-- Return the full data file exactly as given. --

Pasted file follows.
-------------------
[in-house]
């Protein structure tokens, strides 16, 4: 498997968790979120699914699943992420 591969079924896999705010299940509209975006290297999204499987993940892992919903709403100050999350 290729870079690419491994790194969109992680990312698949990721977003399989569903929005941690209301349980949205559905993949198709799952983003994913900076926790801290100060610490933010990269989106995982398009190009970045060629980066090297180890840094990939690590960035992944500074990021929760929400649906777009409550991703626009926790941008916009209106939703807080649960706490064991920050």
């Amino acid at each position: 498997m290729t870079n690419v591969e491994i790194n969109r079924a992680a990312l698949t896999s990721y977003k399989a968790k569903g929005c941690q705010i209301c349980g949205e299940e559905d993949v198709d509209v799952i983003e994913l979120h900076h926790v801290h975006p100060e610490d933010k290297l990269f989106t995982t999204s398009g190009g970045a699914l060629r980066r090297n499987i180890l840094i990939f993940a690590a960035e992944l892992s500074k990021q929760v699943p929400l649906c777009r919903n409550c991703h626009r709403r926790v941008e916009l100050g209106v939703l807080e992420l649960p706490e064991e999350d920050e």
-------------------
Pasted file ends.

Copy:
[in-house]
């Protein structure tokens, strides 16, 4: 498997968790979120699914699943992420 591969079924896999705010299940509209975006290297999204499987993940892992919903709403100050999350 290729870079690419491994790194969109992680990312698949990721977003399989569903929005941690209301349980949205559905993949198709799952983003994913900076926790801290100060610490933010990269989106995982398009190009970045060629980066090297180890840094990939690590960035992944500074990021929760929400649906777009409550991703626009926790941008916009209106939703807080649960706490064991920050």
């Amino acid at each position: 498997m290729t870079n690419v591969e491994i790194n969109r079924a992680a990312l698949t896999s990721y977003k399989a968790k569903g929005c941690q705010i209301c349980g949205e299940e559905d993949v198709d509209v799952i983003e994913l979120h900076h926790v801290h975006p100060e610490d933010k290297l990269f989106t995982t999204s398009g190009g970045a699914l060629r980066r090297n499987i180890l840094i990939f993940a690590a960035e992944l892992s500074k990021q929760v699943p929400l649906c777009r919903n409550c991703h626009r709403r926790v941008e916009l100050g209106v939703l807080e992420l649960p706490e064991e999350d920050e």